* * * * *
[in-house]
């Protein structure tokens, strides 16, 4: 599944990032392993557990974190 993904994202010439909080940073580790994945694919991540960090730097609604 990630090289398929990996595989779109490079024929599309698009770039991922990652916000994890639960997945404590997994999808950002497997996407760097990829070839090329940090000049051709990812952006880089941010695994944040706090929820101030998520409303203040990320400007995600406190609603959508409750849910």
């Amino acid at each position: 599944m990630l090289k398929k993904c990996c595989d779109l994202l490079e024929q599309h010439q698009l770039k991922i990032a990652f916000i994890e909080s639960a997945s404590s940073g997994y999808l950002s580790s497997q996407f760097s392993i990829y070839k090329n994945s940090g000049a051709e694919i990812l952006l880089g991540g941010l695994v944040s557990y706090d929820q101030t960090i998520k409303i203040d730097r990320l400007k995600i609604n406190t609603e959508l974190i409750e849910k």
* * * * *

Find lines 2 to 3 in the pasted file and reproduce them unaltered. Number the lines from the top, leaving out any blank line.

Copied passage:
């Protein structure tokens, strides 16, 4: 599944990032392993557990974190 993904994202010439909080940073580790994945694919991540960090730097609604 990630090289398929990996595989779109490079024929599309698009770039991922990652916000994890639960997945404590997994999808950002497997996407760097990829070839090329940090000049051709990812952006880089941010695994944040706090929820101030998520409303203040990320400007995600406190609603959508409750849910």
């Amino acid at each position: 599944m990630l090289k398929k993904c990996c595989d779109l994202l490079e024929q599309h010439q698009l770039k991922i990032a990652f916000i994890e909080s639960a997945s404590s940073g997994y999808l950002s580790s497997q996407f760097s392993i990829y070839k090329n994945s940090g000049a051709e694919i990812l952006l880089g991540g941010l695994v944040s557990y706090d929820q101030t960090i998520k409303i203040d730097r990320l400007k995600i609604n406190t609603e959508l974190i409750e849910k």